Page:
The American economy is slowly improving. It is not racing along, but it is improving. Investor’s Business Daily recently posted an editorial explaining that although we have a 4.1 percent unemployment rate, we are not yet at full employment. As the article explains, there are other numbers that need to be considered when looking at the economy.
The editorial reports:
But look at the numbers more closely and you see that we are far from full employment.
First, the 0.1 percentage point decline in the unemployment rate in October was almost entirely the result of the fact that 968,000 dropped out of the labor force that month.
That’s right, for every new job created, nearly four people left the labor force.
The broader measure of unemployed — which combines those actively searching for a job with those working part time but want to work full time or are “marginally attached” to the labor force — show the jobless rate to be 7.9%.
And the IBD-TIPP poll shows that there’s likely even more slack than that. The October survey — which asks those polled whether they or anyone in their household is looking for work — shows that the share of job seekers is currently above 10%. This number, by the way, has consistently tracked higher than either of the BLS’s two measures.
Here’s another way to look at it. Back in December 2000, the unemployment rate was 3.9%. But that month, the labor force participation rate — the share of the population that’s either working or looking for a job — was 67%.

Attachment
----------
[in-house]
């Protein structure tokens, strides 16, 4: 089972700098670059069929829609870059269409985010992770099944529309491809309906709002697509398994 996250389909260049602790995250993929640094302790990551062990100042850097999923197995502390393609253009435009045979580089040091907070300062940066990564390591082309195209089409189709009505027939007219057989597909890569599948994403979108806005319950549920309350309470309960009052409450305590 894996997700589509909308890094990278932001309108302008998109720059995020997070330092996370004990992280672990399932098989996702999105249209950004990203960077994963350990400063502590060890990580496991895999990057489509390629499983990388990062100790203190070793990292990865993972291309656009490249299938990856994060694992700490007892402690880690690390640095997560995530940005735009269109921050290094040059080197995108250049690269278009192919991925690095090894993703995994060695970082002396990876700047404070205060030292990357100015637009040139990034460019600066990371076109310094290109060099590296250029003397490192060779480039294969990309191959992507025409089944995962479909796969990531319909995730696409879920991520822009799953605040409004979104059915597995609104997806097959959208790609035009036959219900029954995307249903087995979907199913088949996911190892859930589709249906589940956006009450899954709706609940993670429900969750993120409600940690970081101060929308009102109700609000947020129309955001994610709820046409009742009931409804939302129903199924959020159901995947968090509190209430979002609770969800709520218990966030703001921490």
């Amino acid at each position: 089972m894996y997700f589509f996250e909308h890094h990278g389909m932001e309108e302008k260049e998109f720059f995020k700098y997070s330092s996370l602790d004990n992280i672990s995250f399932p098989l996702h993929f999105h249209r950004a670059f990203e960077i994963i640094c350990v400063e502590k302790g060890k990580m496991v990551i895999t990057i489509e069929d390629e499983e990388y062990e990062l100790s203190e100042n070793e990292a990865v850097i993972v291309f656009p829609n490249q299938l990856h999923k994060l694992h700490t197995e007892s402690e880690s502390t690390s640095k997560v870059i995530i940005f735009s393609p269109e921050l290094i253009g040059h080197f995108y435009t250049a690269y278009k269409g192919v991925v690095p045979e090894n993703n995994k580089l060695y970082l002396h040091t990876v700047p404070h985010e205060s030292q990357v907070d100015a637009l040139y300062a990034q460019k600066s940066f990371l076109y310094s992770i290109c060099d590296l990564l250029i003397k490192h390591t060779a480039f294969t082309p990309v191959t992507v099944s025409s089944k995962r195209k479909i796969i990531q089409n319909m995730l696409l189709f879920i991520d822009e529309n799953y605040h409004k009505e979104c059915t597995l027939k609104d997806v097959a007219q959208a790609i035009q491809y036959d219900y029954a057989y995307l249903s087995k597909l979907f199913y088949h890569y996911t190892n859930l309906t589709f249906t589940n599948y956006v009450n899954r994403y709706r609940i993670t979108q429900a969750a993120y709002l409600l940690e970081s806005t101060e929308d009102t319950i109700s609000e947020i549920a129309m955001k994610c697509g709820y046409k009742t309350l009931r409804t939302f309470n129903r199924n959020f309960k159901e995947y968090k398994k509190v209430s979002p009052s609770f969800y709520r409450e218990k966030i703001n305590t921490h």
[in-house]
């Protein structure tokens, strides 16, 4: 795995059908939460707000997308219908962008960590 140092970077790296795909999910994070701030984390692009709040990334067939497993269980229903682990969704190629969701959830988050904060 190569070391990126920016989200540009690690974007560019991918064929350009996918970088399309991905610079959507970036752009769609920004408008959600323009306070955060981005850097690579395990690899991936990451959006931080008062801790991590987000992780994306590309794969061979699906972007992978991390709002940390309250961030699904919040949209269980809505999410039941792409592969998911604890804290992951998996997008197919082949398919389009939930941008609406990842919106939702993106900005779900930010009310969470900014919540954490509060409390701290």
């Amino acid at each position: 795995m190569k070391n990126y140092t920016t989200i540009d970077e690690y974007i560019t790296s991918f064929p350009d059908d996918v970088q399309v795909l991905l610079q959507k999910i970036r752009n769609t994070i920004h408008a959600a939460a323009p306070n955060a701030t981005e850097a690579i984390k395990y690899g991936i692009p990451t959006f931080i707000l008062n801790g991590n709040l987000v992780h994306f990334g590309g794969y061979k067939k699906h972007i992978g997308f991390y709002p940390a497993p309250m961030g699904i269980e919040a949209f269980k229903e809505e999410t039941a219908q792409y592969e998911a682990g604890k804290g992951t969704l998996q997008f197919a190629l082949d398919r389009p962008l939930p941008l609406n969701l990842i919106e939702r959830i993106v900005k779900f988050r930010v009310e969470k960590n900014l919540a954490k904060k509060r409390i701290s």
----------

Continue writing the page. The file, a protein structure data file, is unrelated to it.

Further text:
The current rate: 62.7%.
If the labor force participation rate were the same today as it was in 2000, the official unemployment rate would be more like 10%.
The 10% unemployment rate would be better than what the actual rate has been in recent years, but obviously, it is not good.
The editorial concludes:
There is clearly still a need for pro-growth policies to get millions of workers sitting on the sidelines back to work.
Those pro-growth policies need to begin with the passage of President Trump’s tax proposal followed by a complete repeal of ObamaCare. If the Republicans in Congress want to be re-elected, they need to do both. It is time to put away the fear of a political outsider succeeding as President and begin to work together to move the country forward.
An article on
An article on the website of the JFK Library includes the following paragraph:
The president finally decided that only a bold domestic program, including tax cuts, would restore his political momentum. Declaring that the absence of recession is not tantamount to economic growth, the president proposed in 1963 to cut income taxes from a range of 20-91% to 14-65% He also proposed a cut in the corporate tax rate from 52% to 47%. Ironically, economic growth expanded in 1963, and Republicans and conservative Democrats in Congress insisted that reducing taxes without corresponding spending cuts was unacceptable. Kennedy disagreed, arguing that “a rising tide lifts all boats” and that strong economic growth would not continue without lower taxes.
I wonder if John Kennedy would be welcome in today’s Democratic party.